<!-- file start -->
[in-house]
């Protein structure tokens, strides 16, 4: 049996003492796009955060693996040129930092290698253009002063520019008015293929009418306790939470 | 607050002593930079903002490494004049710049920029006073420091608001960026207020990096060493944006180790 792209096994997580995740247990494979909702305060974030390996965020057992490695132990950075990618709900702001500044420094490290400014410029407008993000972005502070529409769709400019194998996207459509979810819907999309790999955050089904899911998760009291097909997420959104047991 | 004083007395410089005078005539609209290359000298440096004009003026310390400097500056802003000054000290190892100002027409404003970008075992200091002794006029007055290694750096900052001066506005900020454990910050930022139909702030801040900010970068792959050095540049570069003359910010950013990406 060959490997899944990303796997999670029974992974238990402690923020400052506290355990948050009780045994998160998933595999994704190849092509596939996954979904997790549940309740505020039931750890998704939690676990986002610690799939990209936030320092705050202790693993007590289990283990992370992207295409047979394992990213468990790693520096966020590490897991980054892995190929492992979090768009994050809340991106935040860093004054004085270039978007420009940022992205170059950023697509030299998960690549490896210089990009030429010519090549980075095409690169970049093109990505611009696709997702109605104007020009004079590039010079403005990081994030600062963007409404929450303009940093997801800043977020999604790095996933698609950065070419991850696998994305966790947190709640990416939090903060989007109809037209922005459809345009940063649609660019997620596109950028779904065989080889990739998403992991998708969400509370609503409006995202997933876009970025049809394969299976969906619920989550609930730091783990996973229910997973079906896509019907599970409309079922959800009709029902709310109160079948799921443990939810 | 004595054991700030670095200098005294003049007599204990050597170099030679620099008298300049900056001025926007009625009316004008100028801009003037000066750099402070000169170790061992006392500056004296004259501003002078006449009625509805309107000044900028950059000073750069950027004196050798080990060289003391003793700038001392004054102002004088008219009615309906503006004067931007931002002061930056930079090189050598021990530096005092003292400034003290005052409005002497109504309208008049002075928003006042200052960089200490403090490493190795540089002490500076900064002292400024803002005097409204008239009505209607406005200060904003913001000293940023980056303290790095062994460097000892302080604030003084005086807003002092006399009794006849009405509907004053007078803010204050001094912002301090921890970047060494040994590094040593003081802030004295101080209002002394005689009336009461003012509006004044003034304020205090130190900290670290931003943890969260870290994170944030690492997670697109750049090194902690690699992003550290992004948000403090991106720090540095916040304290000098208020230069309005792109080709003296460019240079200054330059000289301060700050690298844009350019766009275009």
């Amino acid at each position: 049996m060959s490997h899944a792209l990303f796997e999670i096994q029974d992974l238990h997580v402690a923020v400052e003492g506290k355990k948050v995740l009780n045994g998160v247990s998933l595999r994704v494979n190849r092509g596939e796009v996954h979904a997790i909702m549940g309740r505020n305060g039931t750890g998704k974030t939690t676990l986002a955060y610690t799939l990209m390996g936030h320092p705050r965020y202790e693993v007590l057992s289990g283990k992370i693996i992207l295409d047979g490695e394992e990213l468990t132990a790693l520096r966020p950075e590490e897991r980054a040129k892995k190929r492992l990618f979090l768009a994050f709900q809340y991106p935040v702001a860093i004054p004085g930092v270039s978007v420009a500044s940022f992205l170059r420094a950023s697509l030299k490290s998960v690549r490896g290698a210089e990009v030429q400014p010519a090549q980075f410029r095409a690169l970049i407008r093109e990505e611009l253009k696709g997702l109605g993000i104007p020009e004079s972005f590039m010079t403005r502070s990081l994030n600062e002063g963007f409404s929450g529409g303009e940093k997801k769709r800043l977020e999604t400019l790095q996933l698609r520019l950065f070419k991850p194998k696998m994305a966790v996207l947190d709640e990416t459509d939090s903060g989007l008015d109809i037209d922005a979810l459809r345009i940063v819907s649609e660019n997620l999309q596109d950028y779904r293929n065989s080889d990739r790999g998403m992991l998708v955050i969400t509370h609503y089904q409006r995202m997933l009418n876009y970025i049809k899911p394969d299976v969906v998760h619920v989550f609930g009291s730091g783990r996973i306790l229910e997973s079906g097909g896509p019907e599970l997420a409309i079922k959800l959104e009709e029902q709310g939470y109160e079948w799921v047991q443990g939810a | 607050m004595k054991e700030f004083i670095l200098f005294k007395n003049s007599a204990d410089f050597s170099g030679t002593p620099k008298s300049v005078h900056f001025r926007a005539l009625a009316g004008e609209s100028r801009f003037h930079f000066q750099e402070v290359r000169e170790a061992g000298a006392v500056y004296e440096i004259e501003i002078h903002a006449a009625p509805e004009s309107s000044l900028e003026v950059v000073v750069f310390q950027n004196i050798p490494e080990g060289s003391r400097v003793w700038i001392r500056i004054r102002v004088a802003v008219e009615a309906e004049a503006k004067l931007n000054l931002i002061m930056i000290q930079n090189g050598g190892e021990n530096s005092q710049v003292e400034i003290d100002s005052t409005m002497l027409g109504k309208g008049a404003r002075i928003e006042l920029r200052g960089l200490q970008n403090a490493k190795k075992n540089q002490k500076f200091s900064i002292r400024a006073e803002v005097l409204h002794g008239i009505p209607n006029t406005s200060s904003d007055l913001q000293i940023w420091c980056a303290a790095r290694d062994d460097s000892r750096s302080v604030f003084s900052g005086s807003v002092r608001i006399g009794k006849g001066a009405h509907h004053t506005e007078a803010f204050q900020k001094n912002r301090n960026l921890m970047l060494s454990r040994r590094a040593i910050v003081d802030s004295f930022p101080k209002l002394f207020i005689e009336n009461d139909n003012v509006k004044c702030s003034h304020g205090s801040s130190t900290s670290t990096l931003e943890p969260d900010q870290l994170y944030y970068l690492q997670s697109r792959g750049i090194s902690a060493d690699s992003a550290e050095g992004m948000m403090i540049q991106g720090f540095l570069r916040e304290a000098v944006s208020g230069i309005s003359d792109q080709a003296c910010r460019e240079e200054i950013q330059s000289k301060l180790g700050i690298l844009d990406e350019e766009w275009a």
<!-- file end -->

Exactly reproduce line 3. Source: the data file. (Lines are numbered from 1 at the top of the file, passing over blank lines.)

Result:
């Amino acid at each position: 049996m060959s490997h899944a792209l990303f796997e999670i096994q029974d992974l238990h997580v402690a923020v400052e003492g506290k355990k948050v995740l009780n045994g998160v247990s998933l595999r994704v494979n190849r092509g596939e796009v996954h979904a997790i909702m549940g309740r505020n305060g039931t750890g998704k974030t939690t676990l986002a955060y610690t799939l990209m390996g936030h320092p705050r965020y202790e693993v007590l057992s289990g283990k992370i693996i992207l295409d047979g490695e394992e990213l468990t132990a790693l520096r966020p950075e590490e897991r980054a040129k892995k190929r492992l990618f979090l768009a994050f709900q809340y991106p935040v702001a860093i004054p004085g930092v270039s978007v420009a500044s940022f992205l170059r420094a950023s697509l030299k490290s998960v690549r490896g290698a210089e990009v030429q400014p010519a090549q980075f410029r095409a690169l970049i407008r093109e990505e611009l253009k696709g997702l109605g993000i104007p020009e004079s972005f590039m010079t403005r502070s990081l994030n600062e002063g963007f409404s929450g529409g303009e940093k997801k769709r800043l977020e999604t400019l790095q996933l698609r520019l950065f070419k991850p194998k696998m994305a966790v996207l947190d709640e990416t459509d939090s903060g989007l008015d109809i037209d922005a979810l459809r345009i940063v819907s649609e660019n997620l999309q596109d950028y779904r293929n065989s080889d990739r790999g998403m992991l998708v955050i969400t509370h609503y089904q409006r995202m997933l009418n876009y970025i049809k899911p394969d299976v969906v998760h619920v989550f609930g009291s730091g783990r996973i306790l229910e997973s079906g097909g896509p019907e599970l997420a409309i079922k959800l959104e009709e029902q709310g939470y109160e079948w799921v047991q443990g939810a | 607050m004595k054991e700030f004083i670095l200098f005294k007395n003049s007599a204990d410089f050597s170099g030679t002593p620099k008298s300049v005078h900056f001025r926007a005539l009625a009316g004008e609209s100028r801009f003037h930079f000066q750099e402070v290359r000169e170790a061992g000298a006392v500056y004296e440096i004259e501003i002078h903002a006449a009625p509805e004009s309107s000044l900028e003026v950059v000073v750069f310390q950027n004196i050798p490494e080990g060289s003391r400097v003793w700038i001392r500056i004054r102002v004088a802003v008219e009615a309906e004049a503006k004067l931007n000054l931002i002061m930056i000290q930079n090189g050598g190892e021990n530096s005092q710049v003292e400034i003290d100002s005052t409005m002497l027409g109504k309208g008049a404003r002075i928003e006042l920029r200052g960089l200490q970008n403090a490493k190795k075992n540089q002490k500076f200091s900064i002292r400024a006073e803002v005097l409204h002794g008239i009505p209607n006029t406005s200060s904003d007055l913001q000293i940023w420091c980056a303290a790095r290694d062994d460097s000892r750096s302080v604030f003084s900052g005086s807003v002092r608001i006399g009794k006849g001066a009405h509907h004053t506005e007078a803010f204050q900020k001094n912002r301090n960026l921890m970047l060494s454990r040994r590094a040593i910050v003081d802030s004295f930022p101080k209002l002394f207020i005689e009336n009461d139909n003012v509006k004044c702030s003034h304020g205090s801040s130190t900290s670290t990096l931003e943890p969260d900010q870290l994170y944030y970068l690492q997670s697109r792959g750049i090194s902690a060493d690699s992003a550290e050095g992004m948000m403090i540049q991106g720090f540095l570069r916040e304290a000098v944006s208020g230069i309005s003359d792109q080709a003296c910010r460019e240079e200054i950013q330059s000289k301060l180790g700050i690298l844009d990406e350019e766009w275009a």